“With over 600 castles, wherever you go on holiday in Wales, you won't be too far from a castle” is one of the Welsh tourist board's marketing slogans. There certainly are quite a few within easy travelling distance of Swansea, where we live. The one pictured above is the Norman castle of Kidwelly, a small town about 30km away along the coast. It features on the tourist board's list of '10 unusual castles'. I am not quite sure why that is, but I suspect the fact that it featured in one of the Monty Python films ('Monty Python and the Holy Grail') has something to do with it. For me, one of its outstanding attributes is its idyllic location.
The photo below shows the castle's gatehouse:
A fortified stronghold has stood on the site since the 12th century, but the original one was burnt down after it was captured by the Welsh – who rebuilt it. However, it soon changed hands again and underwent extensive alterations over time. The basic stone structure that can be seen today stems largely from the late 13th and early 14th century, but there are some parts which were added much later. The diagram below shows the castle's layout.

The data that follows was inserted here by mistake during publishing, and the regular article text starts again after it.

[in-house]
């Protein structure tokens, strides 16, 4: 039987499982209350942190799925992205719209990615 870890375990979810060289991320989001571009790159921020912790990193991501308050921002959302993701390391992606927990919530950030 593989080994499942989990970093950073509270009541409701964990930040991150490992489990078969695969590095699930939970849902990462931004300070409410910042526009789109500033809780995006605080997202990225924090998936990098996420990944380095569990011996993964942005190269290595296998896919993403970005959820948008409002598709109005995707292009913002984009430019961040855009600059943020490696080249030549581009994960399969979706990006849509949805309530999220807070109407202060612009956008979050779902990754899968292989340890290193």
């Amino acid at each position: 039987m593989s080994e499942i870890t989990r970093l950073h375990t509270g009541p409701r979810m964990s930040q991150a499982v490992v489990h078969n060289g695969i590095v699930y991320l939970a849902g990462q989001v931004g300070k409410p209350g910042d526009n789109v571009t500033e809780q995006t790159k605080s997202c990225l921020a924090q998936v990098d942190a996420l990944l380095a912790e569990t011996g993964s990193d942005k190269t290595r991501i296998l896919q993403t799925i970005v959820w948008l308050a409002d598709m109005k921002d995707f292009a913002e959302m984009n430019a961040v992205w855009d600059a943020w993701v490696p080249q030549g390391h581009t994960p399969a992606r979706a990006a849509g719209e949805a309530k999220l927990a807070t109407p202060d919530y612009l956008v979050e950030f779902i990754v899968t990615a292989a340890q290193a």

The logo in the top left-hand corner is that of Cadw (meaning 'to keep'/'to protect'), the Welsh Government's historic environment service, who are responsible for maintaining the castle.
Whilst the site is not extensive, there is plenty to see – certainly enough for an hour or two. There are a number of benches and visitors often bring a picnic. The photos below show various areas inside the castle walls.
Kidwelly lies on the Wales Coastal Path, a well-signposted 1400km long walking route which runs all along the coast of Wales. In this area it overlaps partly with a cycle path and the ride (on the flat) past Burry Port to Llanelli takes you through some lovely countryside.